For his most recent outing, Ishida switches his approach from the wild, childishly playful Fumiko to the more somber and personal work Rain Town. The short apparently was his graduation piece for the Kyoto Seika University Faculty of Manga (browse through their various selections here) just a year ago. I thought that this was his more ambitious work so far, in that the film is much fuller and more conceptually rich than Fumiko (though I think part of it is the length differences: Fumiko being two minutes long, and Rain Town being ten). Nevertheless, Ishida shows a higher degree of artistry in his later work, putting out a more sophisticated piece of work. It feels more well-realized and more complete.

Like I said up top, I think the most impressive part about Ishida’s work thus far is the apparent ease with which he slid into different moods and styles. It’s only been a year’s gap between Fumiko and Rain Town and he’s already shown that he has some variety, and that he can quickly go from one approach to the next with seemingly little effort. Gone are the out-of-control antics and comedic flavor of Fumiko and here comes the more meditative and mellow mood of Rain Town. He’s wanted to get into the animation industry, and his early productions seem to speak much of his potential. It may be too early to say, but judging from his work, it looks like he can go places.

As for the film itself, it is most assuredly a more structured and imaginative affair. A town where it rains everyday has its human inhabitants leave for higher ground, leaving behind the robots to get drenched. A little girl returns to “Rain Town” for a stroll, and the rest goes from there. It is a nice little personal piece that’s constructed quite tightly. It’s a simple film, with no unnecessary frills, and only the characters, the music, and the art are there working well together to bring the piece to life. What’s also impressed me about the film was how it felt sentimental without being sappy. It doesn’t come off as too precious. There’s this simplicity in the work that enables the film to evoke emotion without being too overly done. Anime that do this tend to be the ones I liked better, so it felt good to see the short do the same. I also liked how the film managed to tell more about its world with little action. It achieved a lot for itself in a short ten minutes.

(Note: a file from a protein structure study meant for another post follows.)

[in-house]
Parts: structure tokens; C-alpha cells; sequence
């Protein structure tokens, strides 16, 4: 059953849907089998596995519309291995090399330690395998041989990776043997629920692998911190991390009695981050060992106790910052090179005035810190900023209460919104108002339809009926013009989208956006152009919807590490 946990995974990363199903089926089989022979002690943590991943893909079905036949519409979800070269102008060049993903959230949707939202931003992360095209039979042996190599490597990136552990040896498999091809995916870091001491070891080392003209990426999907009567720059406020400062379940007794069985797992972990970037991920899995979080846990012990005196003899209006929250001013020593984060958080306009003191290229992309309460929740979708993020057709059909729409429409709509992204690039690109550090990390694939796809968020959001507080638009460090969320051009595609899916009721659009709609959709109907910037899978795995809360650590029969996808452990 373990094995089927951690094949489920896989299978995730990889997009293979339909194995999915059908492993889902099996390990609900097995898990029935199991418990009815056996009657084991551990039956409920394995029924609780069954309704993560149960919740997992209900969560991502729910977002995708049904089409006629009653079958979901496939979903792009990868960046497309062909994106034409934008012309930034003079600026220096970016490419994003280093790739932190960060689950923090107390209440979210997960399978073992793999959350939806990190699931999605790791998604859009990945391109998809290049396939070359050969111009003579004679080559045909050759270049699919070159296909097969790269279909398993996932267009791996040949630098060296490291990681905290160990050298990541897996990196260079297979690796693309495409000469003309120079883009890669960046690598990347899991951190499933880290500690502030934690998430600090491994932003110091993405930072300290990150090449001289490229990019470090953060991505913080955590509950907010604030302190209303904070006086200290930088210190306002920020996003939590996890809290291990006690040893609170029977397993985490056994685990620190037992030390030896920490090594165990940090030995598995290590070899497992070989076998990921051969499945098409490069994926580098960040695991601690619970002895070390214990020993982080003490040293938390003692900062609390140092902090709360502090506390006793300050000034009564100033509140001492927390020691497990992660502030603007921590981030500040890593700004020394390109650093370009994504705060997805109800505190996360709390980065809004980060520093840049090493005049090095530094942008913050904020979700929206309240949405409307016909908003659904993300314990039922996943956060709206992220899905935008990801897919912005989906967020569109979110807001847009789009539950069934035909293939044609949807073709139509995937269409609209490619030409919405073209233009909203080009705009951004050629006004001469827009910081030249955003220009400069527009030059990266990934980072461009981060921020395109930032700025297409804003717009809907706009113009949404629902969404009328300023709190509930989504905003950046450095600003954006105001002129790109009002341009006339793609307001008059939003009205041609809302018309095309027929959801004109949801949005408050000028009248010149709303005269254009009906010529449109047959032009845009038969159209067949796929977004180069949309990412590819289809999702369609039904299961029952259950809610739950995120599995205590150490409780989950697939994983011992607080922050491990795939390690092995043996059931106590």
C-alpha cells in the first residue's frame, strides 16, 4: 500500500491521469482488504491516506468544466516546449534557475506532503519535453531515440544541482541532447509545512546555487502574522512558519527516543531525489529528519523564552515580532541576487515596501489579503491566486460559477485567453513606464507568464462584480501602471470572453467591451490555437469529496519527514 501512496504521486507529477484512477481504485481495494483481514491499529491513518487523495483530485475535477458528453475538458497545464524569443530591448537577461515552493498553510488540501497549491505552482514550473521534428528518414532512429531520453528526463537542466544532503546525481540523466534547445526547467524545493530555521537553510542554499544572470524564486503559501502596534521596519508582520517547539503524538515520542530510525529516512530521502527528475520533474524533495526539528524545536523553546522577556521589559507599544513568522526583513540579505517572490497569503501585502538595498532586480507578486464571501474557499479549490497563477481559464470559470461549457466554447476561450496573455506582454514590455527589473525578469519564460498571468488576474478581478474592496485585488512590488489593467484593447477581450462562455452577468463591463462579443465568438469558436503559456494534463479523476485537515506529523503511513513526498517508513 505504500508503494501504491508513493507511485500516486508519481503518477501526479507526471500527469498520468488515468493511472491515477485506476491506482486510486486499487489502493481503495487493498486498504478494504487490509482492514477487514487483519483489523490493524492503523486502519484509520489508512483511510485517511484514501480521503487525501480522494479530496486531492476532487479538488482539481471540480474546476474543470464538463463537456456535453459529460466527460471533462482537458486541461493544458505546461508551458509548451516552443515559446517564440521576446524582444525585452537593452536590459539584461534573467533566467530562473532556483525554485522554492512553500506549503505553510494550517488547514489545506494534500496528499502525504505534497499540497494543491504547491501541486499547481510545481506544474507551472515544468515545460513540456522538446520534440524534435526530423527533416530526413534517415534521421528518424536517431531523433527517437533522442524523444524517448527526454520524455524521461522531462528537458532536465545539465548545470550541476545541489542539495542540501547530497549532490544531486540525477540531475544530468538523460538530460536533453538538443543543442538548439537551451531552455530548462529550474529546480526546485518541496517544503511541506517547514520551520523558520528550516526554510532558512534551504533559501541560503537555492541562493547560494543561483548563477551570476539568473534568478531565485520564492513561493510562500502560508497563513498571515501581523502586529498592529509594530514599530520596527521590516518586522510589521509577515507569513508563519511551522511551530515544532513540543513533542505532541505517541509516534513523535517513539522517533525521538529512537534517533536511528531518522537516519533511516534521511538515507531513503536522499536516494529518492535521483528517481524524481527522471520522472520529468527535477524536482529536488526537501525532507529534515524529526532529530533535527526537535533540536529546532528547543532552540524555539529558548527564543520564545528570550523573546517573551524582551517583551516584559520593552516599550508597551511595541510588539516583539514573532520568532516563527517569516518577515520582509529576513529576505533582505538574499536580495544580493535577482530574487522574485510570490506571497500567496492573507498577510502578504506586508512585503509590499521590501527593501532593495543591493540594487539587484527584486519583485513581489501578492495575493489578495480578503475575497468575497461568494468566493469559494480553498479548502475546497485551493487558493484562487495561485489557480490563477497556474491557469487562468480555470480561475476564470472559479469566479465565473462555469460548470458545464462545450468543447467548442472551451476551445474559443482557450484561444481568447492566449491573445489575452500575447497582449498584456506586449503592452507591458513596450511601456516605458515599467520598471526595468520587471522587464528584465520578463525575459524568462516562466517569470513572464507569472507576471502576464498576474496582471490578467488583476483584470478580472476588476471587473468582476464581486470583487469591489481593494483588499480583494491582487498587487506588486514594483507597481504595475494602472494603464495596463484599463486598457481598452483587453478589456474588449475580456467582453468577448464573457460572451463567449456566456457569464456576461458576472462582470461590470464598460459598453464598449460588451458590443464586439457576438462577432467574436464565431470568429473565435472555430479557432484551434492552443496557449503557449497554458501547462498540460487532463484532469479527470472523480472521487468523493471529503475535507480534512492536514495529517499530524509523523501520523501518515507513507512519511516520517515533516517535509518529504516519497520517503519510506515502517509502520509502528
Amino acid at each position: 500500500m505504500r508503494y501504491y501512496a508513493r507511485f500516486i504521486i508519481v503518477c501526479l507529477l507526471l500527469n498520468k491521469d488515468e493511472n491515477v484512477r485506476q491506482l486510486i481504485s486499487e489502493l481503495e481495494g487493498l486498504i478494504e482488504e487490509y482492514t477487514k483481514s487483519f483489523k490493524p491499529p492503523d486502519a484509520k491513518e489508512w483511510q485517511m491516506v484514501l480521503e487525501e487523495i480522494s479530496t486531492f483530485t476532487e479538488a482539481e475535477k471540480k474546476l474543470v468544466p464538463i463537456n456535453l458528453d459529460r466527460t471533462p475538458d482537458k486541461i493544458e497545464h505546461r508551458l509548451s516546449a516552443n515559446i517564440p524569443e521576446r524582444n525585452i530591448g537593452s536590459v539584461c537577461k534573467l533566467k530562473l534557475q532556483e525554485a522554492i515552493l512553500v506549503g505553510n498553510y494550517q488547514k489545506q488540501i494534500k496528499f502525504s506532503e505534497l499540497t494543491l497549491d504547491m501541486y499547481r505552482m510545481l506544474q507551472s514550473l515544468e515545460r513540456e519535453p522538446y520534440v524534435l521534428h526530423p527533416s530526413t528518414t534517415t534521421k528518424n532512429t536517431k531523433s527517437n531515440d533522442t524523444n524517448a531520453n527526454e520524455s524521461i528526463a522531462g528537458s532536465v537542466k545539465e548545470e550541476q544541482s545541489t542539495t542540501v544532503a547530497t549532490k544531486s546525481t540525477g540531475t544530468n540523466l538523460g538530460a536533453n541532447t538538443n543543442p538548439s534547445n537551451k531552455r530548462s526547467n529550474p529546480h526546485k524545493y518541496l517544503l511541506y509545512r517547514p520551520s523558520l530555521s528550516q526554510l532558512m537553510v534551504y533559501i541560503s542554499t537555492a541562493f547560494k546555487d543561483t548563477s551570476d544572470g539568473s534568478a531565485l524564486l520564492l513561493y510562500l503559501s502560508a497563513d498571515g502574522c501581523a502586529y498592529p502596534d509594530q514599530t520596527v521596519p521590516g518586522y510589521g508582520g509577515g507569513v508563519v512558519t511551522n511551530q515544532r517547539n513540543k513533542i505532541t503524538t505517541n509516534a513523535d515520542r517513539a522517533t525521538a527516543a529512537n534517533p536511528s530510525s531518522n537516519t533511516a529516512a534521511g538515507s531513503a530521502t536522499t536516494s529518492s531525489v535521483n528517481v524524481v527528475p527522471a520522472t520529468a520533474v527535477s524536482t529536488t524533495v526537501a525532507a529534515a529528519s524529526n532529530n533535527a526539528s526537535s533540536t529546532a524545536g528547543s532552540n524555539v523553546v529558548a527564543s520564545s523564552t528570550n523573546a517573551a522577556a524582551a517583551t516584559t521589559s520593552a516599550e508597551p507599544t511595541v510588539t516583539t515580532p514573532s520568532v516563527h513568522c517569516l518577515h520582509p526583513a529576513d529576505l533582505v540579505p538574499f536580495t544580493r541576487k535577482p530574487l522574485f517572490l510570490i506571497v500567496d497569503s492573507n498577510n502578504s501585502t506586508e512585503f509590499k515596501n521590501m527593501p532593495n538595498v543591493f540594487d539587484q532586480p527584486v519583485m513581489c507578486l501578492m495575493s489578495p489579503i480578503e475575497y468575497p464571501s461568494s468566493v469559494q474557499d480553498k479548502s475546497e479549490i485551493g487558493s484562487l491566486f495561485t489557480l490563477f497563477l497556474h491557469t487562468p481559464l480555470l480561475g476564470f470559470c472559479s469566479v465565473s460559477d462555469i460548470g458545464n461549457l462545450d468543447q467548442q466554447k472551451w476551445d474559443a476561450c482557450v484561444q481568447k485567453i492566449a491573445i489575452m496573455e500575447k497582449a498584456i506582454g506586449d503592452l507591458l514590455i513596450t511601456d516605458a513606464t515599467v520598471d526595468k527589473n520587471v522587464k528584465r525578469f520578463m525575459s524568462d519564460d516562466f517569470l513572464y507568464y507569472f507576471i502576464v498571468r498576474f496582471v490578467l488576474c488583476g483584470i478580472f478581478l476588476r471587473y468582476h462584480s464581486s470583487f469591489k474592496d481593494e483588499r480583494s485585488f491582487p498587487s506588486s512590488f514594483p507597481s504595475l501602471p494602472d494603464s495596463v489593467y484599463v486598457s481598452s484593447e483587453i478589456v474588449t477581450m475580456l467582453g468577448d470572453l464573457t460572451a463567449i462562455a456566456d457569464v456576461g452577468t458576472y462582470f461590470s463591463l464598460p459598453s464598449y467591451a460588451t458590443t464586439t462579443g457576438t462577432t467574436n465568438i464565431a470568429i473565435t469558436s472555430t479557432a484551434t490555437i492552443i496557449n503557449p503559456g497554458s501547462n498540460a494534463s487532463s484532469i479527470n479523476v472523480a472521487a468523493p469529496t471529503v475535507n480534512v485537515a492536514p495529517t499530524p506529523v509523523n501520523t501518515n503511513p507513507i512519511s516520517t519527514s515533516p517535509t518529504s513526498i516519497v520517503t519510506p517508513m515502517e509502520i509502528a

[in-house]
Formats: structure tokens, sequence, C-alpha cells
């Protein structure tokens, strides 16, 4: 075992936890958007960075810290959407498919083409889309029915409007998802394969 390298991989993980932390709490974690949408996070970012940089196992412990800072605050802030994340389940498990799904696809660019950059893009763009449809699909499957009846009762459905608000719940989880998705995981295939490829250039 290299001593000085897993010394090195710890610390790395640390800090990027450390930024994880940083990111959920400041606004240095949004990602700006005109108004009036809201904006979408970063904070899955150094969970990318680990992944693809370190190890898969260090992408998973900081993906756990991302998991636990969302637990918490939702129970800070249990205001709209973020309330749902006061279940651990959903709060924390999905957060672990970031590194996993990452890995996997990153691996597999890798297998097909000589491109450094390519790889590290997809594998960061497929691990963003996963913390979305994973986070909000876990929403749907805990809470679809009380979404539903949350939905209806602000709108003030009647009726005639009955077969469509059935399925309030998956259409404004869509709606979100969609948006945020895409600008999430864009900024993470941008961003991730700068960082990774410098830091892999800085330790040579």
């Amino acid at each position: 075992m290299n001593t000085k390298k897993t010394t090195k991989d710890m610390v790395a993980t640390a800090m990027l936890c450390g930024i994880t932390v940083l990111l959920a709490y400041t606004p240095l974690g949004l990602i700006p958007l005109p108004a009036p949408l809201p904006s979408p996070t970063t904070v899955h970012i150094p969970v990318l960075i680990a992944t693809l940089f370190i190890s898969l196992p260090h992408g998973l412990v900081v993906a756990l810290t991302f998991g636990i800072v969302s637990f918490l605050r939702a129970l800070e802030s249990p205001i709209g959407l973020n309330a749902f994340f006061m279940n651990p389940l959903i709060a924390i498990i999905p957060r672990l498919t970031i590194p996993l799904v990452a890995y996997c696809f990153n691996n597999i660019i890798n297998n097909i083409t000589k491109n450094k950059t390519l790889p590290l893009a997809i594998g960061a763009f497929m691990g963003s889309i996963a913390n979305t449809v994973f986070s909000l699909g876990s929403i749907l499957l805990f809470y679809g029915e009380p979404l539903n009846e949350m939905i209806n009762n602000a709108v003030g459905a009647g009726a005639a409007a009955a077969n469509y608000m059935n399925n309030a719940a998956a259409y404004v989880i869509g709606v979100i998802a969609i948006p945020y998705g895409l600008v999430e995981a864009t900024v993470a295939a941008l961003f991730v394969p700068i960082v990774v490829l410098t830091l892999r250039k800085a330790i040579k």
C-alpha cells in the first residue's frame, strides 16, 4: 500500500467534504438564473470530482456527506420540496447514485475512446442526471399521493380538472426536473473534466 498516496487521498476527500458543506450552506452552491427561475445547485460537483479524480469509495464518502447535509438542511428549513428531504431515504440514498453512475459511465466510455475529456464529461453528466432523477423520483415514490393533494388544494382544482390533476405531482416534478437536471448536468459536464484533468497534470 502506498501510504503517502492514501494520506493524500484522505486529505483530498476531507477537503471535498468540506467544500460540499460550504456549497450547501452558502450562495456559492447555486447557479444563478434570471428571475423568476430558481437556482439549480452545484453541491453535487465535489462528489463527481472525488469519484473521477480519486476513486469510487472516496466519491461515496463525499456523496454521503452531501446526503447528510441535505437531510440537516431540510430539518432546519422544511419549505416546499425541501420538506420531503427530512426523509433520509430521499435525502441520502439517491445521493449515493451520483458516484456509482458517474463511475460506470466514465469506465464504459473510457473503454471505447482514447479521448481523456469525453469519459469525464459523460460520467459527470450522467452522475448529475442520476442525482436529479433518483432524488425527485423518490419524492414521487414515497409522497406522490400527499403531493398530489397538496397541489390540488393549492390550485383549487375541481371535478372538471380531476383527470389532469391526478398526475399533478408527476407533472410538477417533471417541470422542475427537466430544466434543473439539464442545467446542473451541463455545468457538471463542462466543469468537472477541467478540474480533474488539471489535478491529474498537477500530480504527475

This time, I don’t think the animation itself is the star of the film, but rather the music and the art are the ones to take the cake. The calm and subdued music helps the dreary and monotonous art design flesh out the world in the film. For a town where it rains everyday, both elements do well complementing each other in showing the viewer how sad and boring such a place could be. Everything in this film is simple, grounded and low-key–quite the departure from Fumiko. The bleak look and tone of the film provides a good backdrop for the girl character, who’s dressed in a yellow raincoat. Both Fumiko and Rain Town share background sensibilities (both are highly detailed), which I guess is the element that unifies both shorts. At the end of the film, a brief heartwarming moment occurs that caps off the work in a charming and sentimental way. This film, as is Fumiko, isn’t too far removed from ordinary anime unlike what I expected from an indie, but it isn’t such a bad thing. To me they’re more like showcases of what more could be done in the traditional framework of anime, and that could only be a good thing.

In the end, Rain Town and Fumiko’s Confession are good, creative and funky introductory pieces to Hiroyasu Ishida. There are some very good stuff in his films, and I hope we see more from him in the future.

On that note, I leave you with another very short and fun piece of animation from Ishida called boxkun Problem Production.